When lunch means a sandwich and a pastry a good bakery-cafe makes sense, and the Cottage Bakery makes lots of sense. It's a cheery, light-filled place, with tables lining the windows that front on Pembina Highway. The counter opposite the entrance, with a chalkboard menu, is where you place your order (which is served at table). To the left there's a showcase full of enticing pastries and, at the far end, a section where cookies are sold by the package and shelves display the bakery's loaves of excellent breads ($2.50 to $4.50).
There are some deli-style sandwiches, among them a ham sandwich with cheese, tomatoes and lettuce and an inch-thick egg salad, with lettuce, tomatoes and cucumbers, on your choice of white, brown, multi-grain, sour dough or sunflower flax ($4.75 each), both good.
But the standouts are the terrific paninis -- big, complex, on sturdy focaccia, and I'd have a hard time choosing between the house-roasted turkey with tomato, cheese and cranberry salsa and the hot grilled chicken cheddar melt with bacon, tomato and nippy chipotle sauce. The included fries were frozen but ultra-crisp and better than most ($7.99, available between 11 a.m. and 2 p.m.).
You can have a soup and deli sandwich combo for $7.50. The soups vary daily, but two du jours -- a tangy tomato bisque and a full-bodied chicken soup with bits of fresh-tasting chicken -- were both satisfying ($3.50 a la carte). I'd skip the mini chicken and meat pies, which yielded little meat and less flavour ($2.25 each), but if you can leave without trying some of the delectable sweets you're made of stronger stuff than I.
They range from 75 cents for a crunchy hazelnut biscotto to $3.59 for a slice of rich schmoo torte. In between there's a superb imperial cookie -- jam-filled, rounds glazed in icing sugar, which crumble softly on the tongue; a homey, old-fashioned date square; a deep, dark brownie; a sour cherry turnover (not much cherry on the thin layer of custard within, but flaky and flavourful); a properly crumbly scone; and an ethereal and ultra lemony lemon meringue tart.
All delicious, but if there's one must it's the killer chocolate dome -- chocolate cake layered with chocolate mousse, with a thin streak of soft caramel in the middle, and glazed in dark chocolate icing (not available every day, so phone to find out when).
There's the usual range of coffees, such other choices as regular or white hot chocolate and apple cider, and a selection of loose-leaf teas which come in one of those cunning glass pots I always manage to spill. The staff is wonderfully warm and helpful. Open from 7:30 a.m. to 6 p.m. weekdays, and until 5 p.m. Saturday. It gets busy at noon, with a stream of students from a nearby school, but is serene during off hours.
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FOR some, everything else is prologue to dessert. At Five Guys there are no desserts, and burgers are pretty much the be-all and end-all. It's a huge hangar of a place, with cheerful red accents, boxes of something or other stacked against a wall, and benches laden with sacks of potatoes that are suggestive of a warehouse. The ear-splitting music suggests a boiler factory.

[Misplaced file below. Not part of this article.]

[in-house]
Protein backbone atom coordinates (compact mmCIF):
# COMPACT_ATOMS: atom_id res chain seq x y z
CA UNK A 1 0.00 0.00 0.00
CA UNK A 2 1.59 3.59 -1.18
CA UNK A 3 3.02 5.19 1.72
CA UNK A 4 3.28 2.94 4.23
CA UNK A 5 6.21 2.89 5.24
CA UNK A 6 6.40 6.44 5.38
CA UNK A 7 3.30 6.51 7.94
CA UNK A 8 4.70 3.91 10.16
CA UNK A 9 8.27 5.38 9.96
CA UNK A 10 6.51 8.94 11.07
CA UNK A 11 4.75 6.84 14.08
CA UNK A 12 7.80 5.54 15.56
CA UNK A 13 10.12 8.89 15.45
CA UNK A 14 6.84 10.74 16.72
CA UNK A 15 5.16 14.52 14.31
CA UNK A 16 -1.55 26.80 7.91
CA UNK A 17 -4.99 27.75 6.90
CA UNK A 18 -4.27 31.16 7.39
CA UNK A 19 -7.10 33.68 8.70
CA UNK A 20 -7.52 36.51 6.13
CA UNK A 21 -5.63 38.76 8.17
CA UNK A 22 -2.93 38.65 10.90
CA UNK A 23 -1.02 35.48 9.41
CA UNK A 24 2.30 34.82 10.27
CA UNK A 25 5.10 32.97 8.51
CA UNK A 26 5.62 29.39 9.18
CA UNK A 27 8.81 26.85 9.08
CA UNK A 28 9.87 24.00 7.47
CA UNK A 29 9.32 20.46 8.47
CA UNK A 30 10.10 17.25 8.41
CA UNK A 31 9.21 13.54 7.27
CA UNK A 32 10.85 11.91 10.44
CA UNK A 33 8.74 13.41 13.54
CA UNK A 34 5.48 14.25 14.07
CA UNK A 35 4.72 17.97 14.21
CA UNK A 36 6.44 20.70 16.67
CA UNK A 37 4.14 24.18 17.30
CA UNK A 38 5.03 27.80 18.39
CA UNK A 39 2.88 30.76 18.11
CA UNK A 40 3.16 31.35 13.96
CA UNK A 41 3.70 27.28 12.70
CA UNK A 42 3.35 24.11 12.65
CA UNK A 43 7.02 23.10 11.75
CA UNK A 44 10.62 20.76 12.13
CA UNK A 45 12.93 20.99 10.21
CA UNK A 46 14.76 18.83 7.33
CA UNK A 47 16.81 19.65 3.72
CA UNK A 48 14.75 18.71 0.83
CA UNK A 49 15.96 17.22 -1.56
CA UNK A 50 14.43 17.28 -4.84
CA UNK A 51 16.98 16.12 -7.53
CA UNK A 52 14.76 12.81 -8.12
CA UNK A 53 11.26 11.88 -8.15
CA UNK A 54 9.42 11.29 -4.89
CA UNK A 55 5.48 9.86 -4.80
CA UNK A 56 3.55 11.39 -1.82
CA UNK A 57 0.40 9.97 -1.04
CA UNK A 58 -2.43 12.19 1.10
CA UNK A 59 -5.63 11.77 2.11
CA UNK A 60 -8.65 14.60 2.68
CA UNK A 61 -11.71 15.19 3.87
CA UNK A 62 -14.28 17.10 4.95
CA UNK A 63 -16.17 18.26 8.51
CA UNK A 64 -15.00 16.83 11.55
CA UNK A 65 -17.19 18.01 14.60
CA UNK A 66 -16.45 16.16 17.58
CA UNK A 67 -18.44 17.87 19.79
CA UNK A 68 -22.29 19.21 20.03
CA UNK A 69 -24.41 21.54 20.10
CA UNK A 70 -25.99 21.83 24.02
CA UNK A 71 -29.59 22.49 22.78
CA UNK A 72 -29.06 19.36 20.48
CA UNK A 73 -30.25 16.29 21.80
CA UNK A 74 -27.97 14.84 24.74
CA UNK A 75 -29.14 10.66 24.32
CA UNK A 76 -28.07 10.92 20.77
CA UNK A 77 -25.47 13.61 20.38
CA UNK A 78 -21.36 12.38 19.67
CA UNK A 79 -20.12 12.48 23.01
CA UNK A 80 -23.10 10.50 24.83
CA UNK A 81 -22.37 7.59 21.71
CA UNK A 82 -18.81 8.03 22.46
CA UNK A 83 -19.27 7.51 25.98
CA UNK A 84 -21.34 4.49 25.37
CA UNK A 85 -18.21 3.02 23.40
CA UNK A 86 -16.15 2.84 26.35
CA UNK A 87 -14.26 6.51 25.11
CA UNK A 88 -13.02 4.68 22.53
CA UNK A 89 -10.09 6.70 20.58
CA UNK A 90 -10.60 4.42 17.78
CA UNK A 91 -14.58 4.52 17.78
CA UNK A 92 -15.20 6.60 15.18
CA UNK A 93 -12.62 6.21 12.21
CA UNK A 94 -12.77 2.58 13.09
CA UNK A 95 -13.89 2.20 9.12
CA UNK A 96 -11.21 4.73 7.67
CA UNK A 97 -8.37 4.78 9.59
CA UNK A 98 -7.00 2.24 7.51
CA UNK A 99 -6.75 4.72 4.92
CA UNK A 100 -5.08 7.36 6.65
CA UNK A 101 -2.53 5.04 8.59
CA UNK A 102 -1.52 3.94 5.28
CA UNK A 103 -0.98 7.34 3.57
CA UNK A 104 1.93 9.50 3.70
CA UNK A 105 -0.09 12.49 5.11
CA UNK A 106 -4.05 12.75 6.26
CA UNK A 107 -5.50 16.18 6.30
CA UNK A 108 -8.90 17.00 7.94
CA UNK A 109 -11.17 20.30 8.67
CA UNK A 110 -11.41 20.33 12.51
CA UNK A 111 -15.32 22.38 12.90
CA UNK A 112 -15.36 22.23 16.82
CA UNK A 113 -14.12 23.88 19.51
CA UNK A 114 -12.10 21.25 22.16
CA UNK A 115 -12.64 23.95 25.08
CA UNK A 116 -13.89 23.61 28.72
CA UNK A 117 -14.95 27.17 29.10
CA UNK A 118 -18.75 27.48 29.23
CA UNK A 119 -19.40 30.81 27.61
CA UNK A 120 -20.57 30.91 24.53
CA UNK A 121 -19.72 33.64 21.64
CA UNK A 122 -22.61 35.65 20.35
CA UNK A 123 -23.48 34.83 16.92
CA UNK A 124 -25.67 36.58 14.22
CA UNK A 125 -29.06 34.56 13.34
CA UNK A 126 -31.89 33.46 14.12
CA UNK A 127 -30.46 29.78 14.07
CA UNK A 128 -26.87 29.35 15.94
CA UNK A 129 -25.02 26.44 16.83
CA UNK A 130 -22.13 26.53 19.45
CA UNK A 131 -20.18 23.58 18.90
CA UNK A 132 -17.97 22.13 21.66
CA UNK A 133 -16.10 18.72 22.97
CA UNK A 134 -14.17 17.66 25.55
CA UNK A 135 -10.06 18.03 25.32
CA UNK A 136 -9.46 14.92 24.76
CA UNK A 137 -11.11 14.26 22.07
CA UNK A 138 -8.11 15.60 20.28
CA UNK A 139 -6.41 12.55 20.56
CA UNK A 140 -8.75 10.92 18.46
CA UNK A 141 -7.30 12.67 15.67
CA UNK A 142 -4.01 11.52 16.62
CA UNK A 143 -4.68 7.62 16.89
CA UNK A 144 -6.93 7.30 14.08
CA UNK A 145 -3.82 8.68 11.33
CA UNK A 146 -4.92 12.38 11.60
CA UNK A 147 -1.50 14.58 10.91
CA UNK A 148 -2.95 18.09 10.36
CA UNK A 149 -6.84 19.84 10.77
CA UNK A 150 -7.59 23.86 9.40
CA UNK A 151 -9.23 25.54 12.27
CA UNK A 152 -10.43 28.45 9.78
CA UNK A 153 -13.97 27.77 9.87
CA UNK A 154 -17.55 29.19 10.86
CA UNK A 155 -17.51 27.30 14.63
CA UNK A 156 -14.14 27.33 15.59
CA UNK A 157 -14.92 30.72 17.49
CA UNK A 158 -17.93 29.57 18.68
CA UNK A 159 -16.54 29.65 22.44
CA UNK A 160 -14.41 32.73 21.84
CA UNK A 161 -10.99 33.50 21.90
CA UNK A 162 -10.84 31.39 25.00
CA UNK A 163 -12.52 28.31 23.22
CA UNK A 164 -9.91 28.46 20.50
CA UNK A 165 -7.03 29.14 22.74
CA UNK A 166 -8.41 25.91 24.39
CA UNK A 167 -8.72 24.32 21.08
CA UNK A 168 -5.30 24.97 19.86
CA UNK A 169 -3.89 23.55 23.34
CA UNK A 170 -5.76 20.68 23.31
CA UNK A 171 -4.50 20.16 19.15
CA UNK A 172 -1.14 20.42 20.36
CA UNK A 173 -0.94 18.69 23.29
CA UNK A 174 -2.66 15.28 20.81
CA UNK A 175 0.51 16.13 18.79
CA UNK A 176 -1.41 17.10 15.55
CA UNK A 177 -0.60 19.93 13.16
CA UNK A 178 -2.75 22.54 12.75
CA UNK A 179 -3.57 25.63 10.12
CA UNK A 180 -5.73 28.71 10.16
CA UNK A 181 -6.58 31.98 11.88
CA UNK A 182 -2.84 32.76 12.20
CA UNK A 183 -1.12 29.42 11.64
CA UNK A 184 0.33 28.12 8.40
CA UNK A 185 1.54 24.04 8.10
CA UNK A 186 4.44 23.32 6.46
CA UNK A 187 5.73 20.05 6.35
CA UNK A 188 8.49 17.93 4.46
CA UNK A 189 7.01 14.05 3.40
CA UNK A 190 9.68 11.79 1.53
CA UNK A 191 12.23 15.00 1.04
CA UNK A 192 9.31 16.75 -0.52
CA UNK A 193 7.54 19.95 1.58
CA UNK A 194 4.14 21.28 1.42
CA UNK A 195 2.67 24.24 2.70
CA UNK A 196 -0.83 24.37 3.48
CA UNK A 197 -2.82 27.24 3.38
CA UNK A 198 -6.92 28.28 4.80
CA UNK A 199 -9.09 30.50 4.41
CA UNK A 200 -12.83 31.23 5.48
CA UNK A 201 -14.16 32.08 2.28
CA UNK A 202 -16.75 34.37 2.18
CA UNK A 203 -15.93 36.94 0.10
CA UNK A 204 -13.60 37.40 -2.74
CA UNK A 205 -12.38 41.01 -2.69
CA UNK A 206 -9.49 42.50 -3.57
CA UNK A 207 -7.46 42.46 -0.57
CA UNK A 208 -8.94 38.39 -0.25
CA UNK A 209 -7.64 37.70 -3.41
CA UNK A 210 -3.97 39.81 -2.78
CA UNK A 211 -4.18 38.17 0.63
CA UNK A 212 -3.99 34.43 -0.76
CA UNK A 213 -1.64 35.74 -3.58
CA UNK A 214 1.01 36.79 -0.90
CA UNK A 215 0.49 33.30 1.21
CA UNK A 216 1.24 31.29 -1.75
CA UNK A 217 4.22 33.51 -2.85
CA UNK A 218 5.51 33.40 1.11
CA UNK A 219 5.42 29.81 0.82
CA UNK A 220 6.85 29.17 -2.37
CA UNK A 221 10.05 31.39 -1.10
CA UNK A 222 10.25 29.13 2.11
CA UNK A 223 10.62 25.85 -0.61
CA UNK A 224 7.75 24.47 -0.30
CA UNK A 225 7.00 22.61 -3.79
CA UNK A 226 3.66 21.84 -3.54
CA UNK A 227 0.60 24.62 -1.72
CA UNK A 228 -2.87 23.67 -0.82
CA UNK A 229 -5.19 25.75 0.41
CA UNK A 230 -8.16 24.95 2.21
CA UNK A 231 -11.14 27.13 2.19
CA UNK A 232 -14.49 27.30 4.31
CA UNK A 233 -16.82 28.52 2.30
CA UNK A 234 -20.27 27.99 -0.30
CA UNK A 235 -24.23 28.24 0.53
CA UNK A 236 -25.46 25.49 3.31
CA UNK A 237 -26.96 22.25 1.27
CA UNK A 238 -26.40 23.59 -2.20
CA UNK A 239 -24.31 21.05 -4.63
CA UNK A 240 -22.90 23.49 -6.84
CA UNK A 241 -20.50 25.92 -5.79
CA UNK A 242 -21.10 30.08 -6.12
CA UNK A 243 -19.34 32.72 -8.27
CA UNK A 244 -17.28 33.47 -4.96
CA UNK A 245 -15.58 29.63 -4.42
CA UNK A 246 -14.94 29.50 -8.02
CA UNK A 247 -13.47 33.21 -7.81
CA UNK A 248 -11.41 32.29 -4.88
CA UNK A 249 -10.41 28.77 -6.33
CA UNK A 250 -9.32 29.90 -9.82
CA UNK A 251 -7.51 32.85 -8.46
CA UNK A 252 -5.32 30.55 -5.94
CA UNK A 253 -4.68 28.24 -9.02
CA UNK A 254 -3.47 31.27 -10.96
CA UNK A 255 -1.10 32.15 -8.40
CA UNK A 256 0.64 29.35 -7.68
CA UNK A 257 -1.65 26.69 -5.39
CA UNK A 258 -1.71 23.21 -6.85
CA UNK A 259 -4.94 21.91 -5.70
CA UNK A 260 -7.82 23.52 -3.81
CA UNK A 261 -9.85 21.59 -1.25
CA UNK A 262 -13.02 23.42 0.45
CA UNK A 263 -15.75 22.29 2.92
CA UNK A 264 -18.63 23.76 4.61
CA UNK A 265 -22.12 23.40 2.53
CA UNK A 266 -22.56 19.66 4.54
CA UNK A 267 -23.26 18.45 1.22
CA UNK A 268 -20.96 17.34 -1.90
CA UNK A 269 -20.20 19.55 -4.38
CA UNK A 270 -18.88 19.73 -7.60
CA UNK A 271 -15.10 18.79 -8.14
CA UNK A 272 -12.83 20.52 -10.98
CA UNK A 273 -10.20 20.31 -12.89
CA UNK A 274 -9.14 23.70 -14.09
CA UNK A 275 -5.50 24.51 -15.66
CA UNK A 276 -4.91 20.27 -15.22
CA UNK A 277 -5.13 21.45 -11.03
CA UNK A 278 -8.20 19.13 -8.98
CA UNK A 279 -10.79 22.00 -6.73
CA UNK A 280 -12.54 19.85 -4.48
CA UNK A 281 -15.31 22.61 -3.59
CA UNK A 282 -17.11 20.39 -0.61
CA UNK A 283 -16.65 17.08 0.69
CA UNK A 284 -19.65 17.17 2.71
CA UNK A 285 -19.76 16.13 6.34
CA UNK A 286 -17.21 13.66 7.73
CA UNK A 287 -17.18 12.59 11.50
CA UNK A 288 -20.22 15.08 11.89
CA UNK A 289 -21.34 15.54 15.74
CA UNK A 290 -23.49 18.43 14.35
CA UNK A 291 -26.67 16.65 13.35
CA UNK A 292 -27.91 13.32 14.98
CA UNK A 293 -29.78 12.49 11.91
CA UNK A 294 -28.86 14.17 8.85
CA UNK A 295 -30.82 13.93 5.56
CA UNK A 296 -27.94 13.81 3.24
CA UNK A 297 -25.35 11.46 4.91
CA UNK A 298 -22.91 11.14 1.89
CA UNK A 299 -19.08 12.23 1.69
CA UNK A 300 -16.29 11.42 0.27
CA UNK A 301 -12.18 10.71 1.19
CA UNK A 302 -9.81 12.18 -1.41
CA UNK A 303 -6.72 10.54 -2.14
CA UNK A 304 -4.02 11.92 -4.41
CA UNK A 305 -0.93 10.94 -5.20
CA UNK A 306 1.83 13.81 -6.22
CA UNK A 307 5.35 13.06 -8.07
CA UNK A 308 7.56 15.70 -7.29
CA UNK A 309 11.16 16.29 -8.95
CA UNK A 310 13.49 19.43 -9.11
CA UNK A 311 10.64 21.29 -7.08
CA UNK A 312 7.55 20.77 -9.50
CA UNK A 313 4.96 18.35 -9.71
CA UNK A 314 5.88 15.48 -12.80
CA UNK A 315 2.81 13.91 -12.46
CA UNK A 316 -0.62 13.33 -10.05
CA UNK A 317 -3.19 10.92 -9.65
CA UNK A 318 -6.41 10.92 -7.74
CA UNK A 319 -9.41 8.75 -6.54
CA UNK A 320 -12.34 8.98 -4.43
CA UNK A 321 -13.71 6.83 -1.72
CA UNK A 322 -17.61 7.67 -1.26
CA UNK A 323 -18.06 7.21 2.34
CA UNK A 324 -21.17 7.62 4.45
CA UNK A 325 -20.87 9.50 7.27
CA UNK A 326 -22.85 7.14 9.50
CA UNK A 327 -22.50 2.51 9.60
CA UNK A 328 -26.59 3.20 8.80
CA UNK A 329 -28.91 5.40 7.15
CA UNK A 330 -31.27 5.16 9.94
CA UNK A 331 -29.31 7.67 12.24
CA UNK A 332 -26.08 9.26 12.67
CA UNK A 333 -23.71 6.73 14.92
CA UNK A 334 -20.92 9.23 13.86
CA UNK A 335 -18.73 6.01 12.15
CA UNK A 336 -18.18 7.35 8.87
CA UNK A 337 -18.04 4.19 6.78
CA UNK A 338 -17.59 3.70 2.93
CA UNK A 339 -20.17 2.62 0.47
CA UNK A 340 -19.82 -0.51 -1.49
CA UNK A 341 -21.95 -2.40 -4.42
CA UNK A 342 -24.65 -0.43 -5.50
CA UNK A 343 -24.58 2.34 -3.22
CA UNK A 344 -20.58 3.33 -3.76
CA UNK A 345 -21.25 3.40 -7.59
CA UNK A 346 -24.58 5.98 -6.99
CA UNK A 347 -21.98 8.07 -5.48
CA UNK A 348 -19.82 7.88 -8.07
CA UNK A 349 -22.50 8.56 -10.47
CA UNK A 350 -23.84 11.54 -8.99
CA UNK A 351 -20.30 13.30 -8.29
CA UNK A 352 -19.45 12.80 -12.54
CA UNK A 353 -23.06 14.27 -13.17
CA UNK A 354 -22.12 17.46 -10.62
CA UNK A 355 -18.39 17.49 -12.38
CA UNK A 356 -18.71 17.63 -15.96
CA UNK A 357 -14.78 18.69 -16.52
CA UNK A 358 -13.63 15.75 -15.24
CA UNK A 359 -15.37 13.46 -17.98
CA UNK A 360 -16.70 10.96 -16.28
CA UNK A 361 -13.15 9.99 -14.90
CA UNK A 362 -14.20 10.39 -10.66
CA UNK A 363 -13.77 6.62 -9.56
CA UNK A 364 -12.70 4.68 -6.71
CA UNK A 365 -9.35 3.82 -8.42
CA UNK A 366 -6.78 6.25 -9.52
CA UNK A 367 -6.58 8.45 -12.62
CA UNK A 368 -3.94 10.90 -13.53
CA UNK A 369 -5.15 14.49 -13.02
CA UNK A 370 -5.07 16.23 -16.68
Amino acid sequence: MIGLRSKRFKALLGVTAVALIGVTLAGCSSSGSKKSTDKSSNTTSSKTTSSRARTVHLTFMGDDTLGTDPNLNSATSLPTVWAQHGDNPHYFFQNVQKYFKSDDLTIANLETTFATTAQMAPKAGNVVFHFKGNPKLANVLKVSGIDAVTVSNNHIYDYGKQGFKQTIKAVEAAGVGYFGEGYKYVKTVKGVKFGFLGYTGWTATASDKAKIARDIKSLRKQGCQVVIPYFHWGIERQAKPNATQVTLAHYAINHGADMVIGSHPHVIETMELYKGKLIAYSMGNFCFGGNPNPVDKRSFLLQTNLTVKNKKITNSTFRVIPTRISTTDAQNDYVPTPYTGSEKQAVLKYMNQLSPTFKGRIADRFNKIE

You place your order up front, and pick it up when your number is called. There are burgers, hot dogs and fries, and that's it. The staff is uniformly friendly and helpful, and you get complimentary peanuts to nibble on while you wait. Note too, for those with allergies: the fries are cooked in peanut oil.
Basically what you get is a decent, if unexceptional burger, at prices slightly higher than average. The "little" burger (smaller, I think, than a quarter pounder) goes from $4.99 plain to $6.99 with bacon and cheese; all others consist of two patties, from $6.99 plain to $8.59 with bacon and cheese.
The beef tastes fresh and, well, nicely beefy, with no fillers and no seasonings, but I like mine juicier than the three I tried, and I suspect the juiciness of any burger here may depend on who's cooking it. The cheese had no flavour, the bacon was hard (not crisp) and the buns were insipid, papery and -- since they come wrapped in foil -- slightly soggy as well.
You can have all the garnishes you want -- lettuce, tomatoes, grilled or raw onions, etcetera, etcetera, etcetera. I liked the sweet pickles, the relish and the fresh jalapenos, but not the flabby, flavourless mushrooms. The fries are fresh and tasty, but not crisp -- $3.49 for a huge regular (hard to season in its deep, paper cup) and $5.49 large. We had our's plain but Cajun seasoning is also available.
And although the cokes come in two sizes -- $2.39 for the inevitably huge regular, $2.79 for the large, but either is refillable free.
Actually what really drew me here was the hot dog, $3.99 to $5.59 with bacon and cheese. The Five Guys' website describes them as kosher-style, and if there's one thing I love more than a burger it's a kosher-style hot dog (they sustained me during years in New York, where even street stall hot dogs had that great flavour). There's no mention of kosher on the in-house menu but they are still very good, although they'd have been better still, and juicier, if they hadn't been split. Nevertheless they are what I'd come back for.
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Restaurants marked with a red flag were rated between 0.5 to 2.5 stars; yellow flags mark those rated between 2.5 to 4 stars; and green flags mark those rated rated 4.5 to 5 stars. Locations marked with a yellow dot were not assigned a star rating.